As someone whose first bike was a WWII ex British Army Ariel 350 with a rigid frame, I should be soooo envious. On the other hand, as after 28 years, I still own it the score is 1:1. Still runs great BTW.
My first bike was a 1970 Kawasaki 500 Mach III. The powerband was divided into two segments: (1) no discernible power and (2) full power.
You rolled on the throttle and waited while the bike slowly crept forward, making a low WUUUUUUH sound. Then suddenly, without warning, the bike leaped forward violently, shrieking RAAAAAAAAAH!!!! as the front wheel lofted and you soiled your pants.
At least that's how it worked until you learned to slip the clutch and give it lots of revs to get underway. A lot of new owners became former owners because of the fear and loathing caused by the incredibly peaky nature of the beast.
The first owner of my particular bike died on it -- or to be more accurate, died after the throttle stuck wide open on the slide-needle carbs and the bike hit a utility pole.
The bike changed hands several times before I got it, and each owner experienced his share of mayhem. By the time I got it, it had been wrecked so many times that it was impossible to tell what the original color was -- the tank, front fender, rear fender, and side covers were all different. It had been through several sets of forks. It was known in the neighborhood as The Death Bike.
This was not a good bike to learn on.
My audition for the Barnum & Bailey Acrobatic Troupe took place late at night on a sweeping right turn on Kehrs Mill Road. I did a high-side dismount, several tumbles and rolls, and finished my routine with a Superman slide on my chest, reducing the front of my helmet and my fingers and knees to shreds.
There were no judges in the moonlit cornfields to hold up scorecards for my performance.
I eventually learned to work around the limitations of the on/off throttle, spaghetti frame, and drum brakes and even mastered wheelies for short distances. I kept The Death Bike Mach III for about six months before selling it to the next unwitting soul. I heard that he only kept it for three weeks.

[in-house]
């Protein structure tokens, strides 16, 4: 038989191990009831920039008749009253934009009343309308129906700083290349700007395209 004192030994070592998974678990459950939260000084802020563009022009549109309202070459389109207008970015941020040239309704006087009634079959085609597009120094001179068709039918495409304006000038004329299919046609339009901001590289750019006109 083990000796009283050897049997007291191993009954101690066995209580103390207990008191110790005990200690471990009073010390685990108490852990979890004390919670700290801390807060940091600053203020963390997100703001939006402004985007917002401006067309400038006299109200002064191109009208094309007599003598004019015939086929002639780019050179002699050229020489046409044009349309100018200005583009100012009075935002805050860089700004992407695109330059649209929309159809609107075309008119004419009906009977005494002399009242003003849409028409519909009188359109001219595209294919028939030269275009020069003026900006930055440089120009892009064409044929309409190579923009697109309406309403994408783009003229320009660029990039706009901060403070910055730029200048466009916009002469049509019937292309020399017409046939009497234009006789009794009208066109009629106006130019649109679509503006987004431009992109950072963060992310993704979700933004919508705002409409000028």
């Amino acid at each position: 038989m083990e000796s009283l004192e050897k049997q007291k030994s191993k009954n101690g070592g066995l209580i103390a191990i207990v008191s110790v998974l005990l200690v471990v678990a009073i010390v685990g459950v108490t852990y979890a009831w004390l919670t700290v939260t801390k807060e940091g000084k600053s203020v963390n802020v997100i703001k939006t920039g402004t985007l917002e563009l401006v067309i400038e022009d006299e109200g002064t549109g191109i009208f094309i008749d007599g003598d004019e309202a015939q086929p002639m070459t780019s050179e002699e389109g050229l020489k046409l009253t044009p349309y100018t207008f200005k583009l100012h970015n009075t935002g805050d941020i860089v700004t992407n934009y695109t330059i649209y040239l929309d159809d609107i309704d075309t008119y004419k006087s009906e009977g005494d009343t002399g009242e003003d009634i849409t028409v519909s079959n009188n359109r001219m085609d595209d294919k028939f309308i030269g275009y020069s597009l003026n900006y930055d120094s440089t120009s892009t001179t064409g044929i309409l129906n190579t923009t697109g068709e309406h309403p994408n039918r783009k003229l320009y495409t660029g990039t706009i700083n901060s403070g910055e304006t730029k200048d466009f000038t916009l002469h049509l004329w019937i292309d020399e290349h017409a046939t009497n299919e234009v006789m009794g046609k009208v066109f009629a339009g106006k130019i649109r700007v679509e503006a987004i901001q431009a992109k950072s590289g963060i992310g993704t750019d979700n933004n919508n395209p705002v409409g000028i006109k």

Interesting timing. I'm just about to put my first bike, a '79 Honda CX500, up for sale. I like the way its design is very different, but in a way that still manages to make sense instead of a screwball sort of different. But it just doesn't seem to be holding together for long commutes.
I know very well that I might miss it later. In fact, I've still held onto my first car, ten years later, because I knew I'd kick myself for selling that. But this bike needs way more work than what I'm willing to put into it.
Maybe sometime years later, I'll get bitten by the nostalgia bug and go out and track down a CX500. But at least that time around, I'll take my time and pick out a pristine, well restored example, and save myself a lot of trouble.
1986 Honda V30 Magna. I bought her at an auction back in 1987 for $395. There was $400 cash in my pocket when I arrived that Saturday morning. She was black, had 3000 miles on the clock, and a salvage title. Some cretin had stolen her from the original owner and wrecked. Before she became mine, she was being parted out by the used parts business that held the auction. After spending roughly $400 more, and with the help of a friendly and sympathetic local motorcycle repair shop, that bike was running well. She was rough around the edges, but ran just fine. Still remember that V4 scream.
You see, at that time, I was a junior in college and earning about a $150 a week at a pizza joint. Money was a little tight back then. I really couldn't afford to own a car, but a motorcycle was relatively cheap to run. And way more cool. A tank of gas was $3. A set of Chin Shin tires was $80 mounted and balanced.
After three years, countless road trips both long and short, I sold her to my brother for $400. She had almost 30000 on the clock.
Last year, I almost bought an '85 Magna from a co-worker.
Great story, entertaining to the point that I almost want an old Jawa to tinker on..but, not qiute.
My dad crashed his panhead when I was twelve, and mom announced that "there would be no motorcycles in the house hold." Of course, I took this to mean that a bike could be purchased and, um, stored at another household. At sixteen, I was building up a Buick powered Ford coupe, but had a half interest in a little red Allstate..a 125, I think. I paid my half of the beat up little bike by getting her running. Back then you could ride up past Steven's Creek Dam, slide the bike under a cable `gate,' onto a number of fire roads, and no one cared.
One afternoon, I was rolling down a narrow muddy road at a fair clip, hit a tree root, and the handle bars rolled in the clamps, opening the throttle to the stop. I'd been bounced into the prone position on the seat and holding on came easier than loosening my grip. I lucked out to the max because I was only a hundred or so feet from rather deep creek crossing the road. Charging into a couple feet of water killed the engine and cushioned my landing after launching over the bars.
Yea, I just posted above about going from a CX500 to a ZL900. Nothing like the ninja 900 motor, 50% bigger than kps btw, with shaft drive. Any time I read about "throttle jack" on the new BMWs or Guzzis I just laugh.
You could "bunny hop" that bike by whacking on the gas.